A staple grain used since neolithic times, spelt has a wonderful consistency and texture which does not tend to get soggy in liquid and keeps better than rice. I have taken to experimenting with it lately and this is one of the results.
1 cup Spelt
3 cups Vegetable Stock
1 onion chopped
1 Carrot chopped
2 sticks Celery chopped
1 clove Garlic chopped
1 can Chickpeas
1 tsp Tomato Puree
2 tsp Ras el Hanout
1 tbsp Olive Oil
1 tsp Chilli Oil
Fry the vegetables in the oil till the onions are soft, about 6 minutes. Add the spelt, tomato puree and the spices and cook for a further 2 minutes. If you don’t have Ras el Hanout, a popular Moroccan spice mix, substitute ground cumin. Add stock, bring to the boil and simmer for 50 minutes stirring occasionally. Add chickpeas and cook for a further 10 minutes. Leave to rest for 5 minutes.
Easy but very tasty mmm…
3 Onions chopped
3 Carrots sliced diagonally
3 celery sticks chopped
1 head Broccoli
4 small potatoes scrubbed, cut in half
100g Barley rinsed
1 small chilli (deseeded if you don’t want it very spicy)
1 litre Water
2 tsp coarse Sea Salt
1 tbsp Pumpkin Seeds
Sweat the onions, carrots and celery in a little olive oi for 5 minutes. Meanwhile cut the broccoli into small florets and set aside. Add the stalk of the broccoli, chili and the potatoes to the pot for another couple of minutes. Add the boiled water, the salt and the barley and simmer for 45 minutes making sure the barley is tender. Remove the stalks and add the florets and pumpkin seeds, simmering for another 10 minutes. Serve with grated parmesan
500g Black Eyed Beans soaked overnight and cooked till tender (usually around 1 hour)
1 Large Squash
1 Large Sweet Potato
1 Red Pepper chopped
6 Onions thinly sliced
3 Cloves Garlic chopped coarsely
4cm Ginger Root
1 tsp Ground Coriander
1/2 tsp Ground Ginger
2 Bay Leaves
500ml Vegetable Stock
2 tsp Hot Chilli Oil
1 Tin Tomatoes Polpa
Salt and Pepper
Preheat oven to 180°c
Peel squash and sweet potato and cut into bite-sized chunks. In a baking tray mix with a little oil and season with salt and pepper, ground coriander and ground ginger. Bake for around 30 minutes, stirring once half way through, until they start to speckle with gold.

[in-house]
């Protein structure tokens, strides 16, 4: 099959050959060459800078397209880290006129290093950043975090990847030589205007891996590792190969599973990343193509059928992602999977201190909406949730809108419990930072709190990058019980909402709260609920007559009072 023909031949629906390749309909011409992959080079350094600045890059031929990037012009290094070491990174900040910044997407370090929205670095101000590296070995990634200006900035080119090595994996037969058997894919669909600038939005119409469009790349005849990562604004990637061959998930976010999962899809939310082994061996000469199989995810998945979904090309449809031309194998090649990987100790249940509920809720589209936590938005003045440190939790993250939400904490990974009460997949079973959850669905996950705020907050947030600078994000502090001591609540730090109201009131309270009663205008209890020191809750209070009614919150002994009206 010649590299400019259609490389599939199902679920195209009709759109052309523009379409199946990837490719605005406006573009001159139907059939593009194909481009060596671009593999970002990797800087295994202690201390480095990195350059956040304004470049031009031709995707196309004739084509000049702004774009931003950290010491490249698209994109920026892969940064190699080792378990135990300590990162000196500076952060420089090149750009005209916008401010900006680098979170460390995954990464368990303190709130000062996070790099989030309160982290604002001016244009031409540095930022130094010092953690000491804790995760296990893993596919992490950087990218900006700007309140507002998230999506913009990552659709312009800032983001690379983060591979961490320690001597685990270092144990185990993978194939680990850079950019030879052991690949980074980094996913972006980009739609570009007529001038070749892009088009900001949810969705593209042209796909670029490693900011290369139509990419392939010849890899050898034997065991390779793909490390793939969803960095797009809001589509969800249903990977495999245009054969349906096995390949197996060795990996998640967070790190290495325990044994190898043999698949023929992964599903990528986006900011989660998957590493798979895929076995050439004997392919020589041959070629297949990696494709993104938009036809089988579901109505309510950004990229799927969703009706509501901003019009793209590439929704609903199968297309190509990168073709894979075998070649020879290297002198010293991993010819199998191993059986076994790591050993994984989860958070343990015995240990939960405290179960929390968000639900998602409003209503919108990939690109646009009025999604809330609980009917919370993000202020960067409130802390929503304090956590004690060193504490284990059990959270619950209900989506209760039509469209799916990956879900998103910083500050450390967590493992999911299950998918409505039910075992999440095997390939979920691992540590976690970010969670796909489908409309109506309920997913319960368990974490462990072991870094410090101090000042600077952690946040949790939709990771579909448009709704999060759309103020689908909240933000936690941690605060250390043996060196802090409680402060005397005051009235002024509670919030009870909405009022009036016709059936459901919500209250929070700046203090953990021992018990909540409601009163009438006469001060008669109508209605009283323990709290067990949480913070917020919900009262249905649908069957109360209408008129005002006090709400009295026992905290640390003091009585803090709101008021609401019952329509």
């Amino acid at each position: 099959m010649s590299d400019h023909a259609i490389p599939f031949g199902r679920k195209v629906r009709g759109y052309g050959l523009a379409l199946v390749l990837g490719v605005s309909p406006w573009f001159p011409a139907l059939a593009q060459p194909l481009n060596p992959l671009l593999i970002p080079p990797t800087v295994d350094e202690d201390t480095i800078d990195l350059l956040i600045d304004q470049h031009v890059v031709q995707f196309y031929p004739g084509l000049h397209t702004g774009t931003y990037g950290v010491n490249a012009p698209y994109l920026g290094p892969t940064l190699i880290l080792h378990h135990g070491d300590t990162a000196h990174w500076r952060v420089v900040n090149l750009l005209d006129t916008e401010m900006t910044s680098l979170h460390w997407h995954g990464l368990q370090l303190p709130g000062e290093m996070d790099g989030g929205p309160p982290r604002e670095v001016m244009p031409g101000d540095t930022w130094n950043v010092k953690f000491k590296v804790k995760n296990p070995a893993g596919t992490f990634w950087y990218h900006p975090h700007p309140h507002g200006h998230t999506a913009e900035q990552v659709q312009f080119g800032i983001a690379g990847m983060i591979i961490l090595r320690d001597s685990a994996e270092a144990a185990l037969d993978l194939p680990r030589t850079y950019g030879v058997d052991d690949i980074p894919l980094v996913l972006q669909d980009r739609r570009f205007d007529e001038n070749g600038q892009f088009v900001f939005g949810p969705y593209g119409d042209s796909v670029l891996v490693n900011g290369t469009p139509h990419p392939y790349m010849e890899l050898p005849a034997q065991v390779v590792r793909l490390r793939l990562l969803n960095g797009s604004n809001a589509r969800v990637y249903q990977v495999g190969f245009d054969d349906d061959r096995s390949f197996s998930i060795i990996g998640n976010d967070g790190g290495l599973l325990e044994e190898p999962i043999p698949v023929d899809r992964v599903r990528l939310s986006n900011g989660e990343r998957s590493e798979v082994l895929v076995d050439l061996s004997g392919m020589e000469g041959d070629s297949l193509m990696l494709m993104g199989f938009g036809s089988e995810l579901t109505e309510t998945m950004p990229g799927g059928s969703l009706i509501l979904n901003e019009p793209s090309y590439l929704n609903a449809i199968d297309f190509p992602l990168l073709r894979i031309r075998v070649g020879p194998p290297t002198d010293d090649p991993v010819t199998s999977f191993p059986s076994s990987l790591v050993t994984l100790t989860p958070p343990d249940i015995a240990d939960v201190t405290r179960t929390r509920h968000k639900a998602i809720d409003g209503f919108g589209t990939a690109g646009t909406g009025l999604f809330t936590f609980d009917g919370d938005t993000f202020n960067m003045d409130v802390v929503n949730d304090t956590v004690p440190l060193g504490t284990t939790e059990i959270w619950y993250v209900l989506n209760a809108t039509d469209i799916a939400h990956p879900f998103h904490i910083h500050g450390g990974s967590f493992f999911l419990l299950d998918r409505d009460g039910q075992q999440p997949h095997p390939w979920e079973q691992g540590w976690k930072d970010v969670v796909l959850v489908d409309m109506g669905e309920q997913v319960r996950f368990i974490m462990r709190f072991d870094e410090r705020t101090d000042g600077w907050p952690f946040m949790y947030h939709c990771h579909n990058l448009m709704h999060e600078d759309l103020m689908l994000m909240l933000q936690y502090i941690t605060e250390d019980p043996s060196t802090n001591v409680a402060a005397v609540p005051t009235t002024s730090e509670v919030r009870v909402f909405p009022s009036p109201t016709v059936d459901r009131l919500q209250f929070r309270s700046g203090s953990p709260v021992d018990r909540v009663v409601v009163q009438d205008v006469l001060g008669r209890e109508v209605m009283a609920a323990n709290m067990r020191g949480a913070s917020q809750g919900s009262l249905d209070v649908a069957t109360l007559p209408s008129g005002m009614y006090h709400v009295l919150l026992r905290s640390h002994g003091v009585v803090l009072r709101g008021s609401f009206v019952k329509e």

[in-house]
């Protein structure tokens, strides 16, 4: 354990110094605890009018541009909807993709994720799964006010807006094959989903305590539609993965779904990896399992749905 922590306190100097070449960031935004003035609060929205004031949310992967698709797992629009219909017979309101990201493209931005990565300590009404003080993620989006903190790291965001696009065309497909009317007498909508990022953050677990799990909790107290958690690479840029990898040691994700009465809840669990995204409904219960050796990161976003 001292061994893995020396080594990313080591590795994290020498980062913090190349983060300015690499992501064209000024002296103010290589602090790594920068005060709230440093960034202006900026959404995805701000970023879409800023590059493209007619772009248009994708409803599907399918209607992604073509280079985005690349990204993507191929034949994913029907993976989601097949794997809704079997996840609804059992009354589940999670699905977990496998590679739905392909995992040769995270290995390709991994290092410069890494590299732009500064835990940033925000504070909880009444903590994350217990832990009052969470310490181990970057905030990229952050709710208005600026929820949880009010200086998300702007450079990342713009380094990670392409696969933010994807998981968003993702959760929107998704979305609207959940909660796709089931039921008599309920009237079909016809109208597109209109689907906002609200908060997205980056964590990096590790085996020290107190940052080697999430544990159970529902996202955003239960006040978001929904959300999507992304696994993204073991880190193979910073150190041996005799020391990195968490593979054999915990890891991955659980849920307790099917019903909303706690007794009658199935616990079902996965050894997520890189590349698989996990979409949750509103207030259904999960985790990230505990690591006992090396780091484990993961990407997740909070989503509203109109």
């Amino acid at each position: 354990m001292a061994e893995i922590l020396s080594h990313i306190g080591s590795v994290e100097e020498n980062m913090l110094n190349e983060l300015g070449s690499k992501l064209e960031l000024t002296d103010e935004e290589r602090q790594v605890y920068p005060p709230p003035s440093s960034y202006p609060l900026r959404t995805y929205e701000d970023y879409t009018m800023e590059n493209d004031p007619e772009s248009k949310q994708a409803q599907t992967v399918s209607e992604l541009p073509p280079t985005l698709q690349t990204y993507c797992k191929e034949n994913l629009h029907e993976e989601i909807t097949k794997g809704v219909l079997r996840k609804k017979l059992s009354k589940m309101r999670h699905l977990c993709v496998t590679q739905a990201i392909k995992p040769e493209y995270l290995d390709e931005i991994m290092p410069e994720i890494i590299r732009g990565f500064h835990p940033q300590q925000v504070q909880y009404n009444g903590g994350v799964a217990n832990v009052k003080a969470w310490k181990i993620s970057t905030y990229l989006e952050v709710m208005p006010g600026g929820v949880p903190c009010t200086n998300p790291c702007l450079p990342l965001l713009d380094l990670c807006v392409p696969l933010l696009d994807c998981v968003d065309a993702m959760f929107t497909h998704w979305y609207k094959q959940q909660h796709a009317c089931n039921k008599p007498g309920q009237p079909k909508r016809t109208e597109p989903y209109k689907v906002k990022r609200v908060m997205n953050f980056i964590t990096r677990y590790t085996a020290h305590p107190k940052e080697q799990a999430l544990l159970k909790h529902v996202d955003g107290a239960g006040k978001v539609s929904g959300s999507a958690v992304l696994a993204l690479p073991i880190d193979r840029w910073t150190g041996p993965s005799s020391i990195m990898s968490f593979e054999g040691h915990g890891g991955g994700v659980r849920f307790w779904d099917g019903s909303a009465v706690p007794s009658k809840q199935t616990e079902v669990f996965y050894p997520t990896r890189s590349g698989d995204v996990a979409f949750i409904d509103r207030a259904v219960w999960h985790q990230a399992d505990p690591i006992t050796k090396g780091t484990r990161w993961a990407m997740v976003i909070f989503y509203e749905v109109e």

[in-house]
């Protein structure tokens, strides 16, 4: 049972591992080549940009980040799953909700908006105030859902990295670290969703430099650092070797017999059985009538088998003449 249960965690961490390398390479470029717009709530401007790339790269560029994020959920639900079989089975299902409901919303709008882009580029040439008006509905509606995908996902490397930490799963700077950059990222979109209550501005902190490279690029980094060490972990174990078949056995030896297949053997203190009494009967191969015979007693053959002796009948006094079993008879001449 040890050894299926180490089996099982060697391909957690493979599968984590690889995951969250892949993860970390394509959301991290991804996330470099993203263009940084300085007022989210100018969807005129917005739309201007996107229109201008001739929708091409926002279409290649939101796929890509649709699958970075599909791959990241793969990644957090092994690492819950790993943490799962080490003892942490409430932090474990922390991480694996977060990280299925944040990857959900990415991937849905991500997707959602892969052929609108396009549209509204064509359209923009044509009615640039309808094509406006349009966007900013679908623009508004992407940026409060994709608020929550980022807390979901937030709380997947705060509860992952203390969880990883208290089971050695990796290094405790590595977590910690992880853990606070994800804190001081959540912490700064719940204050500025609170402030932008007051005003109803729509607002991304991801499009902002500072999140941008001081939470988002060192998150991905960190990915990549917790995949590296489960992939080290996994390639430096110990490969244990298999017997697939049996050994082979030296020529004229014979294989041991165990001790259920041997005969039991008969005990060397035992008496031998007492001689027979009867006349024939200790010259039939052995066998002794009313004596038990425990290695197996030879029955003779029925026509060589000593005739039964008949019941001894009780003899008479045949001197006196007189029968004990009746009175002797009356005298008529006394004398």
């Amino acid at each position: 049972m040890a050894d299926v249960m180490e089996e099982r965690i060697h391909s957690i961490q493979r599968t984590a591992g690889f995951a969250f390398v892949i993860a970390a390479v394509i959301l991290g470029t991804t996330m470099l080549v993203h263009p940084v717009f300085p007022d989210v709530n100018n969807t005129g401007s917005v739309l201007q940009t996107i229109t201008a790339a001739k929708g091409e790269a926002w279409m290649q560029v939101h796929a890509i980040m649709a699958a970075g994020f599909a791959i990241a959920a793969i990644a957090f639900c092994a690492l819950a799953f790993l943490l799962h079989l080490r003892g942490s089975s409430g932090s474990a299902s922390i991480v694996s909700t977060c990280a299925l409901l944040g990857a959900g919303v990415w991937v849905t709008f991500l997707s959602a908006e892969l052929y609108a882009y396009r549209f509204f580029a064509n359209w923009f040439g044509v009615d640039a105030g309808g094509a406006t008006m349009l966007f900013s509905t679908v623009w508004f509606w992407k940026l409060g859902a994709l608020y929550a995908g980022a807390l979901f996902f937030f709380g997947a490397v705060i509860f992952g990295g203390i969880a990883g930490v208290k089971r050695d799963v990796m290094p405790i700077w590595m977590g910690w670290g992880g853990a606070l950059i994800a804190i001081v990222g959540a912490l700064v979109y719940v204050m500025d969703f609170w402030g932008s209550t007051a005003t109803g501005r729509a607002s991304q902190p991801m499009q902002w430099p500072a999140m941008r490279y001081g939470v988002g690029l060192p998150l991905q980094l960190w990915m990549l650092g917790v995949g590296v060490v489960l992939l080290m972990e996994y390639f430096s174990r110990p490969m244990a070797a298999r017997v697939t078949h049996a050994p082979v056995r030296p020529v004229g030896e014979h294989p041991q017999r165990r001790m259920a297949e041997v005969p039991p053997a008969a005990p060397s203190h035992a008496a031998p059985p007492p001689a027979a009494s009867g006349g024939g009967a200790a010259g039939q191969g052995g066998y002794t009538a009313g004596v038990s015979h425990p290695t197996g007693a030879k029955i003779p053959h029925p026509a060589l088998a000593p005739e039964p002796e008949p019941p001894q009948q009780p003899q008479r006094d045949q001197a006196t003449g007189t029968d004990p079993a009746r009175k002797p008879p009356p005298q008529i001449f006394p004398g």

Meanwhile saute the onions, garlic, pepper, bay leaf and chili oil and grate the ginger. When it starts to get fragrant ( a couple of minutes) add the stock and simmer for 40 minutes. Add the tinned tomatoes cooking for a further 25 minutes.
Add the squash and sweet potato and simmer for 5 minutes.
Finally stir in the beans and the spinach, simmering until the spinach wilts and the flavours blend, around 10 minutes.
This is one of those dishes that taste even better the next day as the flavours blend so keep any leftovers.
This deliciously healthy burger will only take a few minutes of your time. And it is worth every second!
Falafel Burger: 8 Patties
800g Chickpeas ( Tinned are fine)
2 tbsp Garam Flour (Chickpea Flour)
1 tbsp Tahini
2 tsp ground Cumin ( grinding at home from toasted cumin seeds achieves superior result)
Generous pinch Cayenne Pepper or Harissa to taste
1 large clove Garlic finely chopped
Handful finely chopped Coriander Leaves
Olive or Sunflower Oil
Combine all ingredients and blitz in a food processor
Form patties by hand. Mixture should be quite stiff.
Lightly cover the bottom of your frying pan with oil and fry patties 3 minutes on each side until golden brown.
400g Tinned Tomatoes
2 tbsp Olive Oil
Juice from 1 Lime or Lemon
1 tbsp Jalapeno Peppers from jar with some of the juice ( make sure it has some bite to it)
1/2 tsp salt
1 small Onion finely chopped (optional)
1 Clove Garlic finely chopped
1 tbsp chopped Coriander Leaves
Combine ingredients and and emulsify the oil into the salsa using a potato masher. A hand blender can be used as well.
Serve with wholemeal warm pitta bread and green leaves.
I made this traditional recipe for some very special guests. I will introduce them in good time. Ratatouille is a stew of the vegetables that are so prevalent in the Mediterranean in the summertime; aubergines, courgettes and sweet peppers, which originated in Nice and has been adopted by the Provence region. The circumstances dictated that I prepare a copious amount of the stuff, roughly enough for twelve portions but it is easy enough to calculate how much you want to prepare. Just keep in mind that you need approximately an equal amount of all the vegetables, maybe slightly less tomatoes.
The secret of a good ratatouille is to cook the vegetables separately so each will taste truly of itself.
—Joël Robuchon, The Complete Robuchon
- Aubergines 1Kg
- Italian Zucchini 1Kg
- Green and Coloured Peppers 1 Kg
- Onions 1 Kg
- Tomatoes 900 g
- Garlic one head
- Olive Oil 300 Ml
- Basil a bunch
- Salt 2 tsp
- pepper 1/2 tsp
Wash the vegetables and cut them into 2.5 cm cubes. Start sauteing the vegetables one by one on a high heat in a large skillet or wok. Start with the aubergines,
brown them in some of the oil and move them with a slotted spoon to a casserole dish or a large pot. Repeat the process with the courgettes, making sure there is enough oil as the aubergine absorbs a lot of oil. Repeat with the peppers and onions together.
If your skillet or wok is too small do them in batches so you can get enough heat. Once these vegetables are all in the pot add the tomatoes, peeled Continue reading Ratatouille